Mexborough and Swinton Times September 17, 1926
Denaby’s Strong Points.
Clever Wing and Sound Defence.
Denaby 2, Frickley 0
Denaby: Bromage, Taylor, Hunter, Johnson, Ogley, Windle, Lee, Parkinson, Pring, Eggleston, skeels
Frickley: Bromage, Beachill, Slack, lax, Stockdale, Curtis, Jepson, Greatorex, Evans, Tomlinson, Reynolds.
Football at Denaby on Saturday never reached a high standard except for dashes from the Denaby left-wing, the Frickley goal, and the Denaby defence. Skeels, Hunter and Bromage (Frickley) were the outstanding men of the day. Denaby were worth their 2 – 0 win.
Neither of the forward lines played on Saturday is good enough to carry through the Midland league campaign. In a period when the centre forward has come into his own again, it was significant that Pring and Evan were comparatively insignificant performers on Saturday. This was very little of that brisk swinging of the ball from the middle to the wings that keeps a football match moving at a good pace and for this the centre halves as well as other centre forwards were chargeable. If anything the Frickley forward line moved in better formation than Denaby’s, but Denaby were slightly the better finishing. Eggleshaw was the most dangerous of the forwards and Skeels the trickiest. Greatorex took practical view of his new office of captain to devote himself effectively to any signal department of the game. But in defence and attack he was the hardest worker on the field.
The steadiest part of both teams was the Denaby defence. Matt, Taylor and Hunter, with the alert Bromage behind them, are as stiff an obstacle to get over as is likely to be met in the Midland League competition. The Frickley attack is by no means weak, and it was only made to appear so on Saturday they because of the ringcraft and skill of the opposing defence. Denaby may safely devote themselves wholly to turning up the right wing and middle of the attack. That is where the shortcomings were chiefly to be found on Saturday. Frickley need rather more power in the middle. The team is liable to sag a little at times because of the imperfect liaison from rear to front. The attack has potential, but needs more reliable backing, a left-winger is needed.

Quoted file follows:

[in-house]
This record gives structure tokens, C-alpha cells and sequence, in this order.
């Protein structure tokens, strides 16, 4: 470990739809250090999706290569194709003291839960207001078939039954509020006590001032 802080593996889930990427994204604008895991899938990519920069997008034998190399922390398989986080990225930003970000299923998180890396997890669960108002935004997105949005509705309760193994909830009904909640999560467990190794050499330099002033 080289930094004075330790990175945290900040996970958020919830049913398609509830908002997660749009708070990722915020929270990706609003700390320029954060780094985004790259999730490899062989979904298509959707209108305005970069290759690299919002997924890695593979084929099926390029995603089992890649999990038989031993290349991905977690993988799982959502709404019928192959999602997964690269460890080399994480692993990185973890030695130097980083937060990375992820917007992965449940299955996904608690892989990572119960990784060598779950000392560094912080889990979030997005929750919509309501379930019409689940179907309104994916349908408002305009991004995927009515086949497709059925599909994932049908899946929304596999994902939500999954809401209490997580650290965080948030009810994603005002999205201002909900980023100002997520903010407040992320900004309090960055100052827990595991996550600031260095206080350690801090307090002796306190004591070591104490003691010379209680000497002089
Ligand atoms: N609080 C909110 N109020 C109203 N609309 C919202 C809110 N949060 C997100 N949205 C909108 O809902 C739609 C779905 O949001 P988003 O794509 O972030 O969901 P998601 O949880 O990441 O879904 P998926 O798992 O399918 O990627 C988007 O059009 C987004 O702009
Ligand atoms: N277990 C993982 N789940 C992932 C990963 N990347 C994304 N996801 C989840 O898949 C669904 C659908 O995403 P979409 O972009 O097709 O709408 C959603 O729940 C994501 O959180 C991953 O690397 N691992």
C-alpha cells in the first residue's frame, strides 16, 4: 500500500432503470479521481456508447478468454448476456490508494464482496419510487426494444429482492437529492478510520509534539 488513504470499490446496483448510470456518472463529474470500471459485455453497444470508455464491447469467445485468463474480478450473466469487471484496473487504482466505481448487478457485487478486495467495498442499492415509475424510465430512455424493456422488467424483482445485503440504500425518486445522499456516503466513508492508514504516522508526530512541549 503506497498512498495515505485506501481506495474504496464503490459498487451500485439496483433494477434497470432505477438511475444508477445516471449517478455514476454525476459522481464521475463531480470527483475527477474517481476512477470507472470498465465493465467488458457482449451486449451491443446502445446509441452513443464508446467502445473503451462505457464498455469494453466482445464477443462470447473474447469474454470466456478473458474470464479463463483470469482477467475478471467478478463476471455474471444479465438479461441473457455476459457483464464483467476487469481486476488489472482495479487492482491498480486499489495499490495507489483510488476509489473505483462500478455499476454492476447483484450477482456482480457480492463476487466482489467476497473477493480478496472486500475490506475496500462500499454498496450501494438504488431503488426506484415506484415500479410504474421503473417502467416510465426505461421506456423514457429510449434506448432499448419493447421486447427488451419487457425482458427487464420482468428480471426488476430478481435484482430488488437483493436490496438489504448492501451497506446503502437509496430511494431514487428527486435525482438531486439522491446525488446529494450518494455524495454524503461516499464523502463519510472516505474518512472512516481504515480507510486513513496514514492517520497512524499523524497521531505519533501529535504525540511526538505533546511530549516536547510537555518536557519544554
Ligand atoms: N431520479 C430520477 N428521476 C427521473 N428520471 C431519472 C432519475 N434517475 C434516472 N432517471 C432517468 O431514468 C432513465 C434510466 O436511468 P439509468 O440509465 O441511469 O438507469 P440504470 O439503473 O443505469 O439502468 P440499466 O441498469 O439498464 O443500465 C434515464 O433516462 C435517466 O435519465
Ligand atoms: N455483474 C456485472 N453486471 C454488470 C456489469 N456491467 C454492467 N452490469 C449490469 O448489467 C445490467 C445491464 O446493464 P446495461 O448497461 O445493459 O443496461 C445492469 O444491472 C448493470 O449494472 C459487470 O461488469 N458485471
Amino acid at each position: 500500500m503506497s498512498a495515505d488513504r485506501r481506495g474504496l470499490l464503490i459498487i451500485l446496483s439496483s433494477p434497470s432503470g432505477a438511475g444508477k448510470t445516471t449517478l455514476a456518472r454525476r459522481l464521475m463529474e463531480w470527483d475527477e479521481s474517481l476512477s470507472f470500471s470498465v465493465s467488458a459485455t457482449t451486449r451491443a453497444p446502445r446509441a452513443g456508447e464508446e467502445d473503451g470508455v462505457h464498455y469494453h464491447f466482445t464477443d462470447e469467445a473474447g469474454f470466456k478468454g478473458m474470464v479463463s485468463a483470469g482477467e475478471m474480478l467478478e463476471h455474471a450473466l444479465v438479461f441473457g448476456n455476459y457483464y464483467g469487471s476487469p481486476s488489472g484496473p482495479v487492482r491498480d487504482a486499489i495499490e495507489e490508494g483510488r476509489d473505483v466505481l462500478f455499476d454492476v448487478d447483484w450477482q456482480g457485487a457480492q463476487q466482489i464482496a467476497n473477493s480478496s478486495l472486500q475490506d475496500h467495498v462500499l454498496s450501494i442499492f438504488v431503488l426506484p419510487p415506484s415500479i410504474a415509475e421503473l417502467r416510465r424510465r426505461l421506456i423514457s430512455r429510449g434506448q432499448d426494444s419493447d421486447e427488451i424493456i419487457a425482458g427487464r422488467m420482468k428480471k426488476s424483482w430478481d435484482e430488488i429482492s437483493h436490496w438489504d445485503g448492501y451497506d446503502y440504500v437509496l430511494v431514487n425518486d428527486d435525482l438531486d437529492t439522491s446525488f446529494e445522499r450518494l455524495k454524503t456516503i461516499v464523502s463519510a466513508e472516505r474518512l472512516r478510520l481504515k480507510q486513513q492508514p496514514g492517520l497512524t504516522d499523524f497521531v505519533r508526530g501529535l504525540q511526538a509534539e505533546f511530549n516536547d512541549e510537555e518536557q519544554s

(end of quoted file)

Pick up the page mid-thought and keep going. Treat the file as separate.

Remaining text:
Denaby had the help of the sun and wind in the first half though the wind hindered as often as it helped – and scored twice. The left wing engineered the first goal and the right wing the second. Skeels worked through and crossed the ball, and Bromwich ran out to get the ball away from Pring, but Eggleshaw nipped on to it and shot it into the empty goal, Pring’s goal was the result of a neat hook, which took Bromage by surprise. He kept a good goal and saved several hot shots, chiefly from Eggleshaw.
Attendance 1500; receipts £22